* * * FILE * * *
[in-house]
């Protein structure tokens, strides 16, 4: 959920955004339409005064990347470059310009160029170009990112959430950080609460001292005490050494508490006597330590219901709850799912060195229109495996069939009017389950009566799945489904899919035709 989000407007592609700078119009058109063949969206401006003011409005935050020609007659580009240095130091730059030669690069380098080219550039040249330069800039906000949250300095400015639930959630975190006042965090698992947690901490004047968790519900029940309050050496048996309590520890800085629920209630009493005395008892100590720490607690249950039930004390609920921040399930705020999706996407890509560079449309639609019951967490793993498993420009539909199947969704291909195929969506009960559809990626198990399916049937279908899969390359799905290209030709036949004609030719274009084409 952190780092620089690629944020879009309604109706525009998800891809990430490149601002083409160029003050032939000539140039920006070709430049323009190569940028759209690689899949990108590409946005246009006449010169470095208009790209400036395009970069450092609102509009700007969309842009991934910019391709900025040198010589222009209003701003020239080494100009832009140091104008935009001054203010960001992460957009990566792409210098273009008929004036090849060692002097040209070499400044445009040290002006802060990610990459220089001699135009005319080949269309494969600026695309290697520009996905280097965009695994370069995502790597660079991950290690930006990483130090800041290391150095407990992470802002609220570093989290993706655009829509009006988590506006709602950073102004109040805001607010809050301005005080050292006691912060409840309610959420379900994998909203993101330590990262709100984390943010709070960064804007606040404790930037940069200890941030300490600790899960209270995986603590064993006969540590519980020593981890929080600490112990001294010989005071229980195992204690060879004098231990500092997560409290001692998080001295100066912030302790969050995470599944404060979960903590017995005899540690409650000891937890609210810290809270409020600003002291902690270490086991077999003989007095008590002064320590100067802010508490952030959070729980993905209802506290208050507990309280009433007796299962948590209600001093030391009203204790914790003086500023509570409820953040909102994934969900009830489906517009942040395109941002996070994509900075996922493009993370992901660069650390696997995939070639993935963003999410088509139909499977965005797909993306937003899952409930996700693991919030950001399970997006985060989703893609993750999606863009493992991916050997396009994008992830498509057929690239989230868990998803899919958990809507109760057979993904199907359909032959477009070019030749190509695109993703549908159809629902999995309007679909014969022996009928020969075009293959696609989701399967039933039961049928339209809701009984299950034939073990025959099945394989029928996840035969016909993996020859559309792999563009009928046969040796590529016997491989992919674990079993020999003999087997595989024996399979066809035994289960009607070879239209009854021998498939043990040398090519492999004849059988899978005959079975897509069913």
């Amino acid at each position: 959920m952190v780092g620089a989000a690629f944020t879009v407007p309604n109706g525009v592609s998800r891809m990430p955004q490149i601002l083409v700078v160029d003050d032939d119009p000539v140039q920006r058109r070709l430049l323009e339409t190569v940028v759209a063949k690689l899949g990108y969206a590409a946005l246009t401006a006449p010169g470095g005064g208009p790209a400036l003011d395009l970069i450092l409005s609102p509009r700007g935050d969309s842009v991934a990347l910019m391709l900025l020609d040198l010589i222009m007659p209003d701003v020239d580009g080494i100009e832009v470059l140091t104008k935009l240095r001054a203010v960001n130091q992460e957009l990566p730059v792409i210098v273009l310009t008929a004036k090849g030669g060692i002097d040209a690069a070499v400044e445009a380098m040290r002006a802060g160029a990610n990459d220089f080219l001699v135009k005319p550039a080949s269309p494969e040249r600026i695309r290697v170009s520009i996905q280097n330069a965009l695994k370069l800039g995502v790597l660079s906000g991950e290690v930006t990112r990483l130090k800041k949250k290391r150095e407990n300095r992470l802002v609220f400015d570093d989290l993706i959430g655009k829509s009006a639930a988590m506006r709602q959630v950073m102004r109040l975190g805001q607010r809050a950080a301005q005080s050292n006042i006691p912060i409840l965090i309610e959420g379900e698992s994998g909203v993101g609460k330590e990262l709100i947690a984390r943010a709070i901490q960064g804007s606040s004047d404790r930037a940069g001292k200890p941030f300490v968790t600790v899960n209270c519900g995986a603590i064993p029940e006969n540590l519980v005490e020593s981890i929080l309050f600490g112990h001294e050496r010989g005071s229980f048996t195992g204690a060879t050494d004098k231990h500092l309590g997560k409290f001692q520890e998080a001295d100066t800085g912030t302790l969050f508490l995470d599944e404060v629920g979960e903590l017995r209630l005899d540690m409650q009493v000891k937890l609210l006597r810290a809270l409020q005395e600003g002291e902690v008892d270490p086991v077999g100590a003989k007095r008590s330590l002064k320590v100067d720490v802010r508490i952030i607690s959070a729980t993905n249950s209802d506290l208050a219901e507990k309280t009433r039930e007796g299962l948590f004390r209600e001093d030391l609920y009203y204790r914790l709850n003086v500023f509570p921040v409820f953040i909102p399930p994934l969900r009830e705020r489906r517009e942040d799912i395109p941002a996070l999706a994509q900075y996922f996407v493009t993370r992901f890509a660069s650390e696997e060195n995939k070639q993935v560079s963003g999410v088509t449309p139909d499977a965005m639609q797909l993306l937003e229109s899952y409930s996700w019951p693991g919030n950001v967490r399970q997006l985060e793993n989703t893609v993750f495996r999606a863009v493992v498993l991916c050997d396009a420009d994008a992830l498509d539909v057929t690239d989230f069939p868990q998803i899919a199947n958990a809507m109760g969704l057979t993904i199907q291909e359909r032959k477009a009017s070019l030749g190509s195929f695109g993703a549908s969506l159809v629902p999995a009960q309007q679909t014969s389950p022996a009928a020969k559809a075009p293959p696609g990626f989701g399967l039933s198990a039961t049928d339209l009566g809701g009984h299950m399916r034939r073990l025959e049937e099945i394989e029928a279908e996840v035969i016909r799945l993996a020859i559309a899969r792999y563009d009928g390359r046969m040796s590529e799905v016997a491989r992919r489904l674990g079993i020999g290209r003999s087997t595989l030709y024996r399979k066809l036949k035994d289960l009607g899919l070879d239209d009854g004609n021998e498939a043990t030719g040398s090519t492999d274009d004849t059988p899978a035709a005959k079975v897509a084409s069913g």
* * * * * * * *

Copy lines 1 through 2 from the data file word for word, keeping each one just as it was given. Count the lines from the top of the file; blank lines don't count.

[in-house]
């Protein structure tokens, strides 16, 4: 959920955004339409005064990347470059310009160029170009990112959430950080609460001292005490050494508490006597330590219901709850799912060195229109495996069939009017389950009566799945489904899919035709 989000407007592609700078119009058109063949969206401006003011409005935050020609007659580009240095130091730059030669690069380098080219550039040249330069800039906000949250300095400015639930959630975190006042965090698992947690901490004047968790519900029940309050050496048996309590520890800085629920209630009493005395008892100590720490607690249950039930004390609920921040399930705020999706996407890509560079449309639609019951967490793993498993420009539909199947969704291909195929969506009960559809990626198990399916049937279908899969390359799905290209030709036949004609030719274009084409 952190780092620089690629944020879009309604109706525009998800891809990430490149601002083409160029003050032939000539140039920006070709430049323009190569940028759209690689899949990108590409946005246009006449010169470095208009790209400036395009970069450092609102509009700007969309842009991934910019391709900025040198010589222009209003701003020239080494100009832009140091104008935009001054203010960001992460957009990566792409210098273009008929004036090849060692002097040209070499400044445009040290002006802060990610990459220089001699135009005319080949269309494969600026695309290697520009996905280097965009695994370069995502790597660079991950290690930006990483130090800041290391150095407990992470802002609220570093989290993706655009829509009006988590506006709602950073102004109040805001607010809050301005005080050292006691912060409840309610959420379900994998909203993101330590990262709100984390943010709070960064804007606040404790930037940069200890941030300490600790899960209270995986603590064993006969540590519980020593981890929080600490112990001294010989005071229980195992204690060879004098231990500092997560409290001692998080001295100066912030302790969050995470599944404060979960903590017995005899540690409650000891937890609210810290809270409020600003002291902690270490086991077999003989007095008590002064320590100067802010508490952030959070729980993905209802506290208050507990309280009433007796299962948590209600001093030391009203204790914790003086500023509570409820953040909102994934969900009830489906517009942040395109941002996070994509900075996922493009993370992901660069650390696997995939070639993935963003999410088509139909499977965005797909993306937003899952409930996700693991919030950001399970997006985060989703893609993750999606863009493992991916050997396009994008992830498509057929690239989230868990998803899919958990809507109760057979993904199907359909032959477009070019030749190509695109993703549908159809629902999995309007679909014969022996009928020969075009293959696609989701399967039933039961049928339209809701009984299950034939073990025959099945394989029928996840035969016909993996020859559309792999563009009928046969040796590529016997491989992919674990079993020999003999087997595989024996399979066809035994289960009607070879239209009854021998498939043990040398090519492999004849059988899978005959079975897509069913």